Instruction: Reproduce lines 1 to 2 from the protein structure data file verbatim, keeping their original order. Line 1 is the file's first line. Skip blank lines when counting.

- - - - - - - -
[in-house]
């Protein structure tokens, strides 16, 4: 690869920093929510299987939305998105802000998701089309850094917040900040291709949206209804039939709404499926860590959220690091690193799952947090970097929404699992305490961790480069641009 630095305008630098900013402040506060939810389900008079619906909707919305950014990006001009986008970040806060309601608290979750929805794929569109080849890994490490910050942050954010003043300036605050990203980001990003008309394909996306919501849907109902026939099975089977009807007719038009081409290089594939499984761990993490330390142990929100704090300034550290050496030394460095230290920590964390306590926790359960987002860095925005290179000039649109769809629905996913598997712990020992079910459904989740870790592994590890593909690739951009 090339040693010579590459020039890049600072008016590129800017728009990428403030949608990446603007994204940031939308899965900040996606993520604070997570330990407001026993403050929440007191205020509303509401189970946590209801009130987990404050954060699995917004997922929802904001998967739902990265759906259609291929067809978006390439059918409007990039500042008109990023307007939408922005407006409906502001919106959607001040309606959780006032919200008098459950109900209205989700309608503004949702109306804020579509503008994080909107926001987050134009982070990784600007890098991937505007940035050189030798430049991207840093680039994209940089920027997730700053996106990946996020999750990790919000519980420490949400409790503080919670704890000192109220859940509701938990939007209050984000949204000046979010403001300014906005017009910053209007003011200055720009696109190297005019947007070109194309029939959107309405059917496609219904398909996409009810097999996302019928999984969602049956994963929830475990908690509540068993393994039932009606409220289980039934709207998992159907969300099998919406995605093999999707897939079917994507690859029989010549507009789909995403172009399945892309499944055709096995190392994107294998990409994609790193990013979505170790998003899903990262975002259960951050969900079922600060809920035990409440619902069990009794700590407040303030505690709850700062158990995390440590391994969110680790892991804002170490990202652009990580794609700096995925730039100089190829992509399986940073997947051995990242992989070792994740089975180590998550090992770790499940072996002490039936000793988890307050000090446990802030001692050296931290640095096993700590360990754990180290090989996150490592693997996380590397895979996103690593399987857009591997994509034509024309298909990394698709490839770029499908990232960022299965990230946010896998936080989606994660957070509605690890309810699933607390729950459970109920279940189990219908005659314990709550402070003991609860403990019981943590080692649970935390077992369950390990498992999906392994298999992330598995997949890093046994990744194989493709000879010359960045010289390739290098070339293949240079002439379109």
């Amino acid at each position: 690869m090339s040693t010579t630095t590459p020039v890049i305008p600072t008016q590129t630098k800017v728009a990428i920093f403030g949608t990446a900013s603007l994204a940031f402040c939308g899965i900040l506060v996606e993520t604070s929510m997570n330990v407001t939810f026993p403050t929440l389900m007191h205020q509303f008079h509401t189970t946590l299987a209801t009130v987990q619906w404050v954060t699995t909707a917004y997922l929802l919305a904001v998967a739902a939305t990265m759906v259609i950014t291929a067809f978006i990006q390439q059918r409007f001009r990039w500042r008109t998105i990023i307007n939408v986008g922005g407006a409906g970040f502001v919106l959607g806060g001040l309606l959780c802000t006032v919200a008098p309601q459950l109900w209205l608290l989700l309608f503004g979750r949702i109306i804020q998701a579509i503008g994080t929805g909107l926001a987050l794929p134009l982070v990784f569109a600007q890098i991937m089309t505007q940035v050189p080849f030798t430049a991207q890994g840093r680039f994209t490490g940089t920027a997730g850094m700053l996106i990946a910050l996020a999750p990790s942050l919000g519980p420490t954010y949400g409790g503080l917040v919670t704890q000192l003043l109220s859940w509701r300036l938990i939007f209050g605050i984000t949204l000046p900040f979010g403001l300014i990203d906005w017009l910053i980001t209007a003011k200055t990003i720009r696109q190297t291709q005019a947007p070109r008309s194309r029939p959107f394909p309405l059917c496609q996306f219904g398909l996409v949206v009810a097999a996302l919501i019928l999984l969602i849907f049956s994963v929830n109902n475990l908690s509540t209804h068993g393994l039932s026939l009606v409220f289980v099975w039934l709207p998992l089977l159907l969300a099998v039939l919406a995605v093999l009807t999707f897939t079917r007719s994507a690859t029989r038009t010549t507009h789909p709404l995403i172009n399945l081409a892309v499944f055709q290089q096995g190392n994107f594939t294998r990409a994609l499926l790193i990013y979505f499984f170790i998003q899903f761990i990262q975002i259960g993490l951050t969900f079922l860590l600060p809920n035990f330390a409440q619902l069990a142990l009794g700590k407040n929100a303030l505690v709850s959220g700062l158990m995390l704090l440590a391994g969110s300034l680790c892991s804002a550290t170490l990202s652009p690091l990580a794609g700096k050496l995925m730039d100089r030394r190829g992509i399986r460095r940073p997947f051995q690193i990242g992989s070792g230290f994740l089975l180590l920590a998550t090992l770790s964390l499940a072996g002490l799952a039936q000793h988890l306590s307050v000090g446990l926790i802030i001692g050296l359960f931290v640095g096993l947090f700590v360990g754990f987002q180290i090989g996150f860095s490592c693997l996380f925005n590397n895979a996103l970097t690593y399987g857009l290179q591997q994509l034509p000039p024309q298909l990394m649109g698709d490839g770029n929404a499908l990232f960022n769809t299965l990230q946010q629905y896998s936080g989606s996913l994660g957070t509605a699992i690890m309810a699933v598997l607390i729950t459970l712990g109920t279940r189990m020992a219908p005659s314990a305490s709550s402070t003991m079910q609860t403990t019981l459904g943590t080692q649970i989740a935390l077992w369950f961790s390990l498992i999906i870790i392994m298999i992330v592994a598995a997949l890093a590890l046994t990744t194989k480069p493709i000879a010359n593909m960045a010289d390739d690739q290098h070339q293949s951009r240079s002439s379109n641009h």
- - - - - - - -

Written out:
[in-house]
């Protein structure tokens, strides 16, 4: 690869920093929510299987939305998105802000998701089309850094917040900040291709949206209804039939709404499926860590959220690091690193799952947090970097929404699992305490961790480069641009 630095305008630098900013402040506060939810389900008079619906909707919305950014990006001009986008970040806060309601608290979750929805794929569109080849890994490490910050942050954010003043300036605050990203980001990003008309394909996306919501849907109902026939099975089977009807007719038009081409290089594939499984761990993490330390142990929100704090300034550290050496030394460095230290920590964390306590926790359960987002860095925005290179000039649109769809629905996913598997712990020992079910459904989740870790592994590890593909690739951009 090339040693010579590459020039890049600072008016590129800017728009990428403030949608990446603007994204940031939308899965900040996606993520604070997570330990407001026993403050929440007191205020509303509401189970946590209801009130987990404050954060699995917004997922929802904001998967739902990265759906259609291929067809978006390439059918409007990039500042008109990023307007939408922005407006409906502001919106959607001040309606959780006032919200008098459950109900209205989700309608503004949702109306804020579509503008994080909107926001987050134009982070990784600007890098991937505007940035050189030798430049991207840093680039994209940089920027997730700053996106990946996020999750990790919000519980420490949400409790503080919670704890000192109220859940509701938990939007209050984000949204000046979010403001300014906005017009910053209007003011200055720009696109190297005019947007070109194309029939959107309405059917496609219904398909996409009810097999996302019928999984969602049956994963929830475990908690509540068993393994039932009606409220289980039934709207998992159907969300099998919406995605093999999707897939079917994507690859029989010549507009789909995403172009399945892309499944055709096995190392994107294998990409994609790193990013979505170790998003899903990262975002259960951050969900079922600060809920035990409440619902069990009794700590407040303030505690709850700062158990995390440590391994969110680790892991804002170490990202652009990580794609700096995925730039100089190829992509399986940073997947051995990242992989070792994740089975180590998550090992770790499940072996002490039936000793988890307050000090446990802030001692050296931290640095096993700590360990754990180290090989996150490592693997996380590397895979996103690593399987857009591997994509034509024309298909990394698709490839770029499908990232960022299965990230946010896998936080989606994660957070509605690890309810699933607390729950459970109920279940189990219908005659314990709550402070003991609860403990019981943590080692649970935390077992369950390990498992999906392994298999992330598995997949890093046994990744194989493709000879010359960045010289390739290098070339293949240079002439379109």